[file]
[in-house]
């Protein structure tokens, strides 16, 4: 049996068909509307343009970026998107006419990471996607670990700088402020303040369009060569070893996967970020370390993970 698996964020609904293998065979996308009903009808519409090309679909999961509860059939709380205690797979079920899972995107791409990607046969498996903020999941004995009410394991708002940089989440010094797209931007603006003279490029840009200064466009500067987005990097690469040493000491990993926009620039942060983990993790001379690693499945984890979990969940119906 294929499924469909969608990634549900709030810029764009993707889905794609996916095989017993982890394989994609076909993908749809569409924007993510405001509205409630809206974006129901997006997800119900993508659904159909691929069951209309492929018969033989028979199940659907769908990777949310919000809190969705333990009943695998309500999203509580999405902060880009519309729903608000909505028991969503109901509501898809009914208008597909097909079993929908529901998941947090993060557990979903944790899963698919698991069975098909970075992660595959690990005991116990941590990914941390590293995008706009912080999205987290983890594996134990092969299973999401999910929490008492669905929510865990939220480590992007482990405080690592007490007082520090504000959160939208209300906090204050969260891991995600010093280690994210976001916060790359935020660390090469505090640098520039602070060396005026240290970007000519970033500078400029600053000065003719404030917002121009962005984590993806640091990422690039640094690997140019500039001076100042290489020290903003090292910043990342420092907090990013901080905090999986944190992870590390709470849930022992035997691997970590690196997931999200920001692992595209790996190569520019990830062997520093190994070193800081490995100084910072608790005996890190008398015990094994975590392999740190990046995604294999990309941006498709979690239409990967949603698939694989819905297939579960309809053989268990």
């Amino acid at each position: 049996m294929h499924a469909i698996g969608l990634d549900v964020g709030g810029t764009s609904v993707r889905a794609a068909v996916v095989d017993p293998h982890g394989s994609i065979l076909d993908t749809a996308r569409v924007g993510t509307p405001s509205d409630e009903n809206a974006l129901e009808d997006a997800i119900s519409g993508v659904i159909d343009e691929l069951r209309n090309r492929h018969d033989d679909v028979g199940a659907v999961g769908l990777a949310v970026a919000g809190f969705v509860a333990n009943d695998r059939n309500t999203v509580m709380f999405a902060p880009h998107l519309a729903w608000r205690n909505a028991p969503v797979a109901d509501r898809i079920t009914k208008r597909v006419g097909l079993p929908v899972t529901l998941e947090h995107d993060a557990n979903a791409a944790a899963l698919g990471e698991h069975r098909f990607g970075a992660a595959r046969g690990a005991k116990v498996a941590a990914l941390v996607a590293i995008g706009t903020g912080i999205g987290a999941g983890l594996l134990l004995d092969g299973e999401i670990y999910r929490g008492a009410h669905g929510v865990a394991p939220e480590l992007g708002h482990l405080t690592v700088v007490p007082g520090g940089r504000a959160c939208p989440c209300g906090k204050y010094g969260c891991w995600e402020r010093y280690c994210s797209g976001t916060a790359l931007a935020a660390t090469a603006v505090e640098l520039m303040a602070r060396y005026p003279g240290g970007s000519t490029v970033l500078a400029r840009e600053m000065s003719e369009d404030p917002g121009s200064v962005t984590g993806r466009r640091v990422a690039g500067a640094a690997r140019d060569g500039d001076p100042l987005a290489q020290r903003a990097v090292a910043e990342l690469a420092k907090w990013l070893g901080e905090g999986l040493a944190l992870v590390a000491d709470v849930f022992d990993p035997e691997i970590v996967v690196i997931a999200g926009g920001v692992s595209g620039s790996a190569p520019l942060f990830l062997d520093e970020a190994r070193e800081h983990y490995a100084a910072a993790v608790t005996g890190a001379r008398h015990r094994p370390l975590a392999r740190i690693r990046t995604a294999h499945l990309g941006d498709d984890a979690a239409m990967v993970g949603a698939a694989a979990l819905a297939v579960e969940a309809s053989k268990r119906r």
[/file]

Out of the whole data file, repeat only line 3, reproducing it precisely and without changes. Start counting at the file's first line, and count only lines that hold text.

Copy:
């Amino acid at each position: 049996m294929h499924a469909i698996g969608l990634d549900v964020g709030g810029t764009s609904v993707r889905a794609a068909v996916v095989d017993p293998h982890g394989s994609i065979l076909d993908t749809a996308r569409v924007g993510t509307p405001s509205d409630e009903n809206a974006l129901e009808d997006a997800i119900s519409g993508v659904i159909d343009e691929l069951r209309n090309r492929h018969d033989d679909v028979g199940a659907v999961g769908l990777a949310v970026a919000g809190f969705v509860a333990n009943d695998r059939n309500t999203v509580m709380f999405a902060p880009h998107l519309a729903w608000r205690n909505a028991p969503v797979a109901d509501r898809i079920t009914k208008r597909v006419g097909l079993p929908v899972t529901l998941e947090h995107d993060a557990n979903a791409a944790a899963l698919g990471e698991h069975r098909f990607g970075a992660a595959r046969g690990a005991k116990v498996a941590a990914l941390v996607a590293i995008g706009t903020g912080i999205g987290a999941g983890l594996l134990l004995d092969g299973e999401i670990y999910r929490g008492a009410h669905g929510v865990a394991p939220e480590l992007g708002h482990l405080t690592v700088v007490p007082g520090g940089r504000a959160c939208p989440c209300g906090k204050y010094g969260c891991w995600e402020r010093y280690c994210s797209g976001t916060a790359l931007a935020a660390t090469a603006v505090e640098l520039m303040a602070r060396y005026p003279g240290g970007s000519t490029v970033l500078a400029r840009e600053m000065s003719e369009d404030p917002g121009s200064v962005t984590g993806r466009r640091v990422a690039g500067a640094a690997r140019d060569g500039d001076p100042l987005a290489q020290r903003a990097v090292a910043e990342l690469a420092k907090w990013l070893g901080e905090g999986l040493a944190l992870v590390a000491d709470v849930f022992d990993p035997e691997i970590v996967v690196i997931a999200g926009g920001v692992s595209g620039s790996a190569p520019l942060f990830l062997d520093e970020a190994r070193e800081h983990y490995a100084a910072a993790v608790t005996g890190a001379r008398h015990r094994p370390l975590a392999r740190i690693r990046t995604a294999h499945l990309g941006d498709d984890a979690a239409m990967v993970g949603a698939a694989a979990l819905a297939v579960e969940a309809s053989k268990r119906r």